The shed wall

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snipped-for-privacy@unknown.com says...

If I'm mixing concrete I'd rather mix a little and put down blocks than mix a lot and have to mandhandle wet concrete en masse.

The roof is sloped in a direction that causes the rain to run over a different wall.

However the wall in question is on the exterior, therefore . . .

Yeah, but the siding won't. And I don't trust a piece of tin flashing as the only wall.

If I'm going to cut one anchor I may as well cut them all and not have to fart around with fillers on the ends to get the blocks aligned where they need to be.

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If you poured an area 6" deep and 8" tall, it would take about one 60 pound bag per foot. That's maybe 8-12 bags depending on the length of your wall. Mix one, pour it in, mix the other, pour, continue. Start at one end and work towards the other. As long as you don't take too long between bags you'll be fine (assuming standard concrete and not quick setting).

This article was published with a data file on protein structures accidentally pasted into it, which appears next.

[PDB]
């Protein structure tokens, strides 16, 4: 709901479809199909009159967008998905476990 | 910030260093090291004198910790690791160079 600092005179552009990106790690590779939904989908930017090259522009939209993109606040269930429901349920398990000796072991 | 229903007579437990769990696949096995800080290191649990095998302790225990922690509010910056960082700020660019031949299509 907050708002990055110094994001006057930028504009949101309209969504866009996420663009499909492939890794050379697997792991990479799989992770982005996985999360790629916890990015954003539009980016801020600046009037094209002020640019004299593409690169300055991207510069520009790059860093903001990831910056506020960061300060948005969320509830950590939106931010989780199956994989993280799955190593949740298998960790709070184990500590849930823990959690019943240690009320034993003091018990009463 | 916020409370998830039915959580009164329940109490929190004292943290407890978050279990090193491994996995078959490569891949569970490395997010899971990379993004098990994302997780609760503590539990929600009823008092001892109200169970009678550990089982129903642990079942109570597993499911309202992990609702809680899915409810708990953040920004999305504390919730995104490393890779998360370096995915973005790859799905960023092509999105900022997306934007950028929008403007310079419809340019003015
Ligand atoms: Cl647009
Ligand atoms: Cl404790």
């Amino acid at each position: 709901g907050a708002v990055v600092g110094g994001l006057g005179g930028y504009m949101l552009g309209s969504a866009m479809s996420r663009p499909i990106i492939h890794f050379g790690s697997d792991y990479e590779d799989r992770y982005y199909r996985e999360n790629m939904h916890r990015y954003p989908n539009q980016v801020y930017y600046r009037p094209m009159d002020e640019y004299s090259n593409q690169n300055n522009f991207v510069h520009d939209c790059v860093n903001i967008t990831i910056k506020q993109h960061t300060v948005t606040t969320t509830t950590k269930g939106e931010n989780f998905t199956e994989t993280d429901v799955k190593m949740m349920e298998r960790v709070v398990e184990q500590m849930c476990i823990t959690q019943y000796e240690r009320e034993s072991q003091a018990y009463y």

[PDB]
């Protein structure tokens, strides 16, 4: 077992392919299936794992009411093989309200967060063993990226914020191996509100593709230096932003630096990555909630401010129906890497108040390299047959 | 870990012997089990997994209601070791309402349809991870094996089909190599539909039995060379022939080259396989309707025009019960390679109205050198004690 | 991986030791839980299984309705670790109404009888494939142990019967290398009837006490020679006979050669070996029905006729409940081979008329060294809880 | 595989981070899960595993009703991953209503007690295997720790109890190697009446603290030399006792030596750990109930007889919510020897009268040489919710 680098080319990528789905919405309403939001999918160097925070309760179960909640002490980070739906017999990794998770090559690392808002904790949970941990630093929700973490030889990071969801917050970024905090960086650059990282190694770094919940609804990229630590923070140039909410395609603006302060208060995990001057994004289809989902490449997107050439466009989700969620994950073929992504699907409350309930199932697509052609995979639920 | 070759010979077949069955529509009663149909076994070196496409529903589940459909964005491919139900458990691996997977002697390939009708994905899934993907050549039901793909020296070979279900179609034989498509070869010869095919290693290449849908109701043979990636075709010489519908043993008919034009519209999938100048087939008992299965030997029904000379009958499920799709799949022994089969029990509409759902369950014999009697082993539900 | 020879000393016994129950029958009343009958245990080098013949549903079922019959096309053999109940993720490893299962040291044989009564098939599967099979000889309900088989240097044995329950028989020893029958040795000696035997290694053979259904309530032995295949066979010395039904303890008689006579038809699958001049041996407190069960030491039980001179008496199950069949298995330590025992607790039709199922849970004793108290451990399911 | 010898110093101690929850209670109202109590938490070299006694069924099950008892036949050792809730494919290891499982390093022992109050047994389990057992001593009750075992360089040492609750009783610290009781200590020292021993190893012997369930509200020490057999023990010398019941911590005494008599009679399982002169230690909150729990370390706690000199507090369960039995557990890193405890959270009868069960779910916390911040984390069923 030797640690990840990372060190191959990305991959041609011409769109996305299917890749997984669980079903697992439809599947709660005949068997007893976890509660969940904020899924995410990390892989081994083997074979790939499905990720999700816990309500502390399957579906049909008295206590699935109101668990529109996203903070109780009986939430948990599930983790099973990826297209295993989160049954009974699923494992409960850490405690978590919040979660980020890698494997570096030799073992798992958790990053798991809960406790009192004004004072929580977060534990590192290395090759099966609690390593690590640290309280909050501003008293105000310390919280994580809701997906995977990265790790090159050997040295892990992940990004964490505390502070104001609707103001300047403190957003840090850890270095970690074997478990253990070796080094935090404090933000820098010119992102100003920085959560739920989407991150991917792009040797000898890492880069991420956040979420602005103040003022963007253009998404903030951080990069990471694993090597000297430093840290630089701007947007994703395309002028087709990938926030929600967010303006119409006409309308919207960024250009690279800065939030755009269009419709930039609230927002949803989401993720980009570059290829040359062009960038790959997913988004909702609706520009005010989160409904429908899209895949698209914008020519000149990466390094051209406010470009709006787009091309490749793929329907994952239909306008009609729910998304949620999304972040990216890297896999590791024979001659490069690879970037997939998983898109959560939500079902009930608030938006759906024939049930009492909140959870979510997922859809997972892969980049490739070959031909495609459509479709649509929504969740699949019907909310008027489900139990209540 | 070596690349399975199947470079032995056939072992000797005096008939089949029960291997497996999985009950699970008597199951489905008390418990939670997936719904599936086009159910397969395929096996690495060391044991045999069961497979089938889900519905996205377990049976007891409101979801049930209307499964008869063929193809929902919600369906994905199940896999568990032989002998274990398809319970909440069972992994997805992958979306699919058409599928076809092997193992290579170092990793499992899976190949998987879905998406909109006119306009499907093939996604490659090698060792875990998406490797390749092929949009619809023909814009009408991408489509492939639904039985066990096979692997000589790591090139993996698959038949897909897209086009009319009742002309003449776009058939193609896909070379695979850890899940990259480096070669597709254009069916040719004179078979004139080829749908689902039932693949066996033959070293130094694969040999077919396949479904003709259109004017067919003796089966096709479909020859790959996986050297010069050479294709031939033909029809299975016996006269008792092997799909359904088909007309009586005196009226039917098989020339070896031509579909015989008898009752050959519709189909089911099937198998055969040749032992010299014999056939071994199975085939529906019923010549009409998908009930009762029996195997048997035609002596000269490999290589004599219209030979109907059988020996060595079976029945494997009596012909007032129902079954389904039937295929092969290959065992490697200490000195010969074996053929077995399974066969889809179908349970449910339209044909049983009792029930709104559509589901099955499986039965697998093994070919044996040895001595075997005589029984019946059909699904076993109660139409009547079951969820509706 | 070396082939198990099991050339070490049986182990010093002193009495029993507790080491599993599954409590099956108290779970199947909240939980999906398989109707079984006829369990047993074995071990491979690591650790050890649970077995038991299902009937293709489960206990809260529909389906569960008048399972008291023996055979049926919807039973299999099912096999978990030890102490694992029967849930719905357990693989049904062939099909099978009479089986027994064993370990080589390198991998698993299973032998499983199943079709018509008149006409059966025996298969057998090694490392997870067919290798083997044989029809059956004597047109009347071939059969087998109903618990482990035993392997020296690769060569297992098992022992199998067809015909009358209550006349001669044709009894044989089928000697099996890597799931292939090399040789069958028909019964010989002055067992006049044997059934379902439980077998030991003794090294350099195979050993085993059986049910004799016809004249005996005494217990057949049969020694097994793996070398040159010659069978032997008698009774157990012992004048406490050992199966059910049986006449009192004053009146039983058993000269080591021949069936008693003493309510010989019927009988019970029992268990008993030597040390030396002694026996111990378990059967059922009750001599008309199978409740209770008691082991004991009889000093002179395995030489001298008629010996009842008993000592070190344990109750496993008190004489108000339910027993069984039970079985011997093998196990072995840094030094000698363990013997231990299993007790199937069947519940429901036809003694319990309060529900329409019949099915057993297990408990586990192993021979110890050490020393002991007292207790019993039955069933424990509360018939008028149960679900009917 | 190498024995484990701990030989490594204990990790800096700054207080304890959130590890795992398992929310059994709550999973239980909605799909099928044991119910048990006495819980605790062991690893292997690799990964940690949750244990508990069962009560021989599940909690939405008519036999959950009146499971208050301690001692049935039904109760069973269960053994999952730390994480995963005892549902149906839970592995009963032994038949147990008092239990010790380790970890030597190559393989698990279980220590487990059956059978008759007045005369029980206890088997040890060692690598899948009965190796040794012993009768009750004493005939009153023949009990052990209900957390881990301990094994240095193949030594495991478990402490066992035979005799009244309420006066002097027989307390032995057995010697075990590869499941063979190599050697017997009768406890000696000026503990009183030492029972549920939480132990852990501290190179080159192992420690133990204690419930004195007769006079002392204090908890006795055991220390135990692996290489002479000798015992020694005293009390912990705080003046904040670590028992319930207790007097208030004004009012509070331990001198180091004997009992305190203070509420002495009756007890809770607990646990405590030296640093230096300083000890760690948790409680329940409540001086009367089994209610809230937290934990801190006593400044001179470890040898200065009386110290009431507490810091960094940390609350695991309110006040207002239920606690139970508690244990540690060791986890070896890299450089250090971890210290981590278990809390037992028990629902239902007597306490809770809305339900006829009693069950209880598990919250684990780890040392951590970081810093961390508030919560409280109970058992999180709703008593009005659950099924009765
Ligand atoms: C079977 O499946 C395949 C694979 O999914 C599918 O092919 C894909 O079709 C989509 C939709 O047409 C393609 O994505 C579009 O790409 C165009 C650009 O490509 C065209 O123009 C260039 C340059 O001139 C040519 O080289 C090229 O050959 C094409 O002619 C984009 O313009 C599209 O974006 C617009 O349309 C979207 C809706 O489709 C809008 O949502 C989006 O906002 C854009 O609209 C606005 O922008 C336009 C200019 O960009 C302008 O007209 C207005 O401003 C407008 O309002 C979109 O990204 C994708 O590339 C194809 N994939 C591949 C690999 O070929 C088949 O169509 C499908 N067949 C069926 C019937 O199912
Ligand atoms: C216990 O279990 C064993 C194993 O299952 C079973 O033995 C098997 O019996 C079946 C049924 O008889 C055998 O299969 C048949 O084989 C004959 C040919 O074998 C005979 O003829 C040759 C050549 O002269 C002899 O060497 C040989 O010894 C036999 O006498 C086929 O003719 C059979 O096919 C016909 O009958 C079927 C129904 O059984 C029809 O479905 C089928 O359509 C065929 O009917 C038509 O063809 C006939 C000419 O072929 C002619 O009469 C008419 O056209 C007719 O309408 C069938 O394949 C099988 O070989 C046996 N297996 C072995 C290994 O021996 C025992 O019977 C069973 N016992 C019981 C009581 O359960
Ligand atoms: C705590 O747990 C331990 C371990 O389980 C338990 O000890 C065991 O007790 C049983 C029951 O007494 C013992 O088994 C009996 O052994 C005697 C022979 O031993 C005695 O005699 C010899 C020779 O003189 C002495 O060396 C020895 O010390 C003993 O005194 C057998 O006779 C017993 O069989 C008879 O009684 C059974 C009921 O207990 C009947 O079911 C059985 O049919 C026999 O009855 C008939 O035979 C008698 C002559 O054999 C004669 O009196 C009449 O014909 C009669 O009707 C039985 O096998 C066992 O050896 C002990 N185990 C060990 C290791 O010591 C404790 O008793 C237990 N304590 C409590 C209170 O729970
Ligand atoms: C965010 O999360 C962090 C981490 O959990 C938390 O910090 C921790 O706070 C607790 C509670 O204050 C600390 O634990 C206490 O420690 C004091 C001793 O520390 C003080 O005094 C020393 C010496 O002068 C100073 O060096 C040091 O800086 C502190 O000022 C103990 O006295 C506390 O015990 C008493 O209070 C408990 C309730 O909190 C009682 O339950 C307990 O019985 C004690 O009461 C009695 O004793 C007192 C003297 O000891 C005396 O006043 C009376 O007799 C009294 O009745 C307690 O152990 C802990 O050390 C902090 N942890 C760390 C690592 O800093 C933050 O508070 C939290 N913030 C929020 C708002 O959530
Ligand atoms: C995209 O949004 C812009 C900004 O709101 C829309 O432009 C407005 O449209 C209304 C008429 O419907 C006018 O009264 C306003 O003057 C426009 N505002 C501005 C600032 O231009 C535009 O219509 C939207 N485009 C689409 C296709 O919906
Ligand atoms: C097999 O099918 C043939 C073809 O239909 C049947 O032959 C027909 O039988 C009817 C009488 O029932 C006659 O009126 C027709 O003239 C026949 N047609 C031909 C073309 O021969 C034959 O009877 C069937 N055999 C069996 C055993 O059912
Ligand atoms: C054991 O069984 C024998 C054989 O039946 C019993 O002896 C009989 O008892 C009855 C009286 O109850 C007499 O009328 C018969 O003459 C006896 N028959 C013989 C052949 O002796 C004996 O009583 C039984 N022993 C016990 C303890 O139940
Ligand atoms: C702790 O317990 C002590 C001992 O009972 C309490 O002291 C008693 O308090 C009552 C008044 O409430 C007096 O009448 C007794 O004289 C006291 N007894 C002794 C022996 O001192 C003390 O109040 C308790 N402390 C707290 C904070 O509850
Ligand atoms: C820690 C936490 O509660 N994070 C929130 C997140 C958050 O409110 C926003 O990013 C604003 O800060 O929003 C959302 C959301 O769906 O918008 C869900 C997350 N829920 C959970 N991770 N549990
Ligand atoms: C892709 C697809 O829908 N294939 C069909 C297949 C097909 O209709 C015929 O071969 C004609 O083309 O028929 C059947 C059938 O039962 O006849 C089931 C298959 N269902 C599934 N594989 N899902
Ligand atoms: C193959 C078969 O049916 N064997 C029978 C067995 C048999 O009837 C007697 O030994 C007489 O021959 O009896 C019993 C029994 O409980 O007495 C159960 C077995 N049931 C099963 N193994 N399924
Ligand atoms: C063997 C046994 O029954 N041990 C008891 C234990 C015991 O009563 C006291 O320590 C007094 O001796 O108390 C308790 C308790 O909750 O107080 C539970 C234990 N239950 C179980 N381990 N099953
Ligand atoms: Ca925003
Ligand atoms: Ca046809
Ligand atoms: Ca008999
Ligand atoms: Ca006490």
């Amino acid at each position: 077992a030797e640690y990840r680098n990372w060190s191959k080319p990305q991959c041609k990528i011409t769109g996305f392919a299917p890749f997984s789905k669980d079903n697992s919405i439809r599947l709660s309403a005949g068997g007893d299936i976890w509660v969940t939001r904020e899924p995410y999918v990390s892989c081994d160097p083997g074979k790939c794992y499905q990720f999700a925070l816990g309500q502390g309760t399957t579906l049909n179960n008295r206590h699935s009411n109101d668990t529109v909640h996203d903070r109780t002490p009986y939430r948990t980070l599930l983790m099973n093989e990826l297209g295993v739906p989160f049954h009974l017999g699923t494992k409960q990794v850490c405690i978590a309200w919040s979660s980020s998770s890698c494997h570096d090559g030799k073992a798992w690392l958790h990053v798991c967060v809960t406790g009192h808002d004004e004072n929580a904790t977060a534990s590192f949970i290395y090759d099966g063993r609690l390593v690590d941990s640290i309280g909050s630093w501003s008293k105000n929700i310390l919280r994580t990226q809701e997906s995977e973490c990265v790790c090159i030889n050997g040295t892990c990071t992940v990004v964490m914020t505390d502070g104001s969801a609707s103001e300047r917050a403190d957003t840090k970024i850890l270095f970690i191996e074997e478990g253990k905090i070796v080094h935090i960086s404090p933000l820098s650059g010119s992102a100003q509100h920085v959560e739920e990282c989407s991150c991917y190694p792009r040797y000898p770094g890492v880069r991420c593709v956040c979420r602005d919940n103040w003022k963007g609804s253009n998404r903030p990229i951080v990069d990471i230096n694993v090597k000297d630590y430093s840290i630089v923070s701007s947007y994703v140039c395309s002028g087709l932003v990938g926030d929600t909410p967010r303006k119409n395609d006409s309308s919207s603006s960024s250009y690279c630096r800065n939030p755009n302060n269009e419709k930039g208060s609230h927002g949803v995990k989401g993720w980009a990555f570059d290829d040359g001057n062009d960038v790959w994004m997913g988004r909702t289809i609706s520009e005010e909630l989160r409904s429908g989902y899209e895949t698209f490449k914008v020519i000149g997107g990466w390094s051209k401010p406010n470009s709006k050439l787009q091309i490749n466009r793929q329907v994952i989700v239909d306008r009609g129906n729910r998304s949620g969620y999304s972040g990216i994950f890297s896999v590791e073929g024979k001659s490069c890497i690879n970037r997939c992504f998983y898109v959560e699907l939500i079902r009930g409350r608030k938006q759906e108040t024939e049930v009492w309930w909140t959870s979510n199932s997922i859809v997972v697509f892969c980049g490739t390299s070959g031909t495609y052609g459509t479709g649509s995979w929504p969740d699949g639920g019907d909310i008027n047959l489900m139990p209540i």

I use one of those "party" ice buckets and a mixer on a strong electric drill to make quick work of mixing concrete and mortar.
In any case, blocks will work fine too. Just be sure to use "mortar" and not concrete to set them in.

Leave the PT beam exposed and only bring your siding down to a point that is 8" above grade. You could add flashing to the exterior of the beam if you wish for added protection (and to keep water from working it's way under the beam).
No worries though, sounds like you have a plan worked out.
Anthony Watson www.mountainsoftware.com www.watsondiy.com